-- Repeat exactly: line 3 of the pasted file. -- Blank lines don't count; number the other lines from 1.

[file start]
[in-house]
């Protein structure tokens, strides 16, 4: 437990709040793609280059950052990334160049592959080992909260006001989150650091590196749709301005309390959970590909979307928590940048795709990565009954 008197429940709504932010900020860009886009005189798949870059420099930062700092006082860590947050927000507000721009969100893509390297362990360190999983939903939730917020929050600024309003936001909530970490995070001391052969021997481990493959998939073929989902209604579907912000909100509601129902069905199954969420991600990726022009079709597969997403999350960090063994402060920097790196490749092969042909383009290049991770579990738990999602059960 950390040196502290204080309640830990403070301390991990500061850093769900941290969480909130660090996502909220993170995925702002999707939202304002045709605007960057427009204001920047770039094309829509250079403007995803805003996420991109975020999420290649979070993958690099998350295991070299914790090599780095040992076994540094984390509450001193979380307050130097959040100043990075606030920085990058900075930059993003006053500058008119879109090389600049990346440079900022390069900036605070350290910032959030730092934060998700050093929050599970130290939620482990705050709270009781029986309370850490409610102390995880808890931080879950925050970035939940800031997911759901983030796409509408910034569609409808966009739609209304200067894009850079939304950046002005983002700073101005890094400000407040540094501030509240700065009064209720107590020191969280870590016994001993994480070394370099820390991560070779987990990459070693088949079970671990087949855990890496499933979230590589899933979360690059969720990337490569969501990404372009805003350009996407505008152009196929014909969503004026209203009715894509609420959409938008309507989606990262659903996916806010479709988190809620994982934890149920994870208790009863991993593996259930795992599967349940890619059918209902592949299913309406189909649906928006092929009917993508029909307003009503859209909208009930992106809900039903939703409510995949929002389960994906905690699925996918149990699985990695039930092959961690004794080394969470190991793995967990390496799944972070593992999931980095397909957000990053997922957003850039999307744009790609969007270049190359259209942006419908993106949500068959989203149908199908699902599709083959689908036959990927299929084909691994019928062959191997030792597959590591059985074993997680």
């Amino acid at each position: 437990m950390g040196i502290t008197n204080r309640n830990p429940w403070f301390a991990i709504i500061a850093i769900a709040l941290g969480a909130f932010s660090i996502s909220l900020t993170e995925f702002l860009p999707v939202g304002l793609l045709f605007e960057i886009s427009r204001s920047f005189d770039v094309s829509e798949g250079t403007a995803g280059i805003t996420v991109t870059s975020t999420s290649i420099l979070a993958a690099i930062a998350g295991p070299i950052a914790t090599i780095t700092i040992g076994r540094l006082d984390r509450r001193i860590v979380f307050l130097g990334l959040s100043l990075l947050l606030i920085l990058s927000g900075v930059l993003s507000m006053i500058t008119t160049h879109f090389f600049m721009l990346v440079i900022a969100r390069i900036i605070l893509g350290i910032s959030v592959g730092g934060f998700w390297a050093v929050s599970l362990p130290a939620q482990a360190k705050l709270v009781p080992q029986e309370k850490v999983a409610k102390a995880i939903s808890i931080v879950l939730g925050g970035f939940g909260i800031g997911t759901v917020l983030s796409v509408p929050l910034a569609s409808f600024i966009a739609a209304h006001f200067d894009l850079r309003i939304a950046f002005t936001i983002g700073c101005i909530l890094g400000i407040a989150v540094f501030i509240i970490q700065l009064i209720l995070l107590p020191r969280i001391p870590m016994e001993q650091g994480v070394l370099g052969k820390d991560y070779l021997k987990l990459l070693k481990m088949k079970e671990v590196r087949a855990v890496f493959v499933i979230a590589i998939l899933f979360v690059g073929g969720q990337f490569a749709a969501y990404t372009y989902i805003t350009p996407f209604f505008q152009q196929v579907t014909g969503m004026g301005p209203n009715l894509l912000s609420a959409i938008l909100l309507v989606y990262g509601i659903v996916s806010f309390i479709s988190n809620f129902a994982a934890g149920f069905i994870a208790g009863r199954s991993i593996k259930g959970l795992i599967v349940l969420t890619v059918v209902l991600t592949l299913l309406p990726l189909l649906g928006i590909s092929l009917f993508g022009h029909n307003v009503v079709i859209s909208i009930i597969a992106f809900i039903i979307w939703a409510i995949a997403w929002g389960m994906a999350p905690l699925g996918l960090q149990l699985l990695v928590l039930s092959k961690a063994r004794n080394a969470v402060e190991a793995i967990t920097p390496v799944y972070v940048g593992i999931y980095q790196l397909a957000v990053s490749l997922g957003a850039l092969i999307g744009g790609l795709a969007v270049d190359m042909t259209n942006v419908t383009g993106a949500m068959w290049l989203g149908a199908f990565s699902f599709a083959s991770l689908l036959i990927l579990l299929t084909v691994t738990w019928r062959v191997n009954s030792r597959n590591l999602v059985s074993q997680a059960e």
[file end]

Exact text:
């Amino acid at each position: 437990m950390g040196i502290t008197n204080r309640n830990p429940w403070f301390a991990i709504i500061a850093i769900a709040l941290g969480a909130f932010s660090i996502s909220l900020t993170e995925f702002l860009p999707v939202g304002l793609l045709f605007e960057i886009s427009r204001s920047f005189d770039v094309s829509e798949g250079t403007a995803g280059i805003t996420v991109t870059s975020t999420s290649i420099l979070a993958a690099i930062a998350g295991p070299i950052a914790t090599i780095t700092i040992g076994r540094l006082d984390r509450r001193i860590v979380f307050l130097g990334l959040s100043l990075l947050l606030i920085l990058s927000g900075v930059l993003s507000m006053i500058t008119t160049h879109f090389f600049m721009l990346v440079i900022a969100r390069i900036i605070l893509g350290i910032s959030v592959g730092g934060f998700w390297a050093v929050s599970l362990p130290a939620q482990a360190k705050l709270v009781p080992q029986e309370k850490v999983a409610k102390a995880i939903s808890i931080v879950l939730g925050g970035f939940g909260i800031g997911t759901v917020l983030s796409v509408p929050l910034a569609s409808f600024i966009a739609a209304h006001f200067d894009l850079r309003i939304a950046f002005t936001i983002g700073c101005i909530l890094g400000i407040a989150v540094f501030i509240i970490q700065l009064i209720l995070l107590p020191r969280i001391p870590m016994e001993q650091g994480v070394l370099g052969k820390d991560y070779l021997k987990l990459l070693k481990m088949k079970e671990v590196r087949a855990v890496f493959v499933i979230a590589i998939l899933f979360v690059g073929g969720q990337f490569a749709a969501y990404t372009y989902i805003t350009p996407f209604f505008q152009q196929v579907t014909g969503m004026g301005p209203n009715l894509l912000s609420a959409i938008l909100l309507v989606y990262g509601i659903v996916s806010f309390i479709s988190n809620f129902a994982a934890g149920f069905i994870a208790g009863r199954s991993i593996k259930g959970l795992i599967v349940l969420t890619v059918v209902l991600t592949l299913l309406p990726l189909l649906g928006i590909s092929l009917f993508g022009h029909n307003v009503v079709i859209s909208i009930i597969a992106f809900i039903i979307w939703a409510i995949a997403w929002g389960m994906a999350p905690l699925g996918l960090q149990l699985l990695v928590l039930s092959k961690a063994r004794n080394a969470v402060e190991a793995i967990t920097p390496v799944y972070v940048g593992i999931y980095q790196l397909a957000v990053s490749l997922g957003a850039l092969i999307g744009g790609l795709a969007v270049d190359m042909t259209n942006v419908t383009g993106a949500m068959w290049l989203g149908a199908f990565s699902f599709a083959s991770l689908l036959i990927l579990l299929t084909v691994t738990w019928r062959v191997n009954s030792r597959n590591l999602v059985s074993q997680a059960e």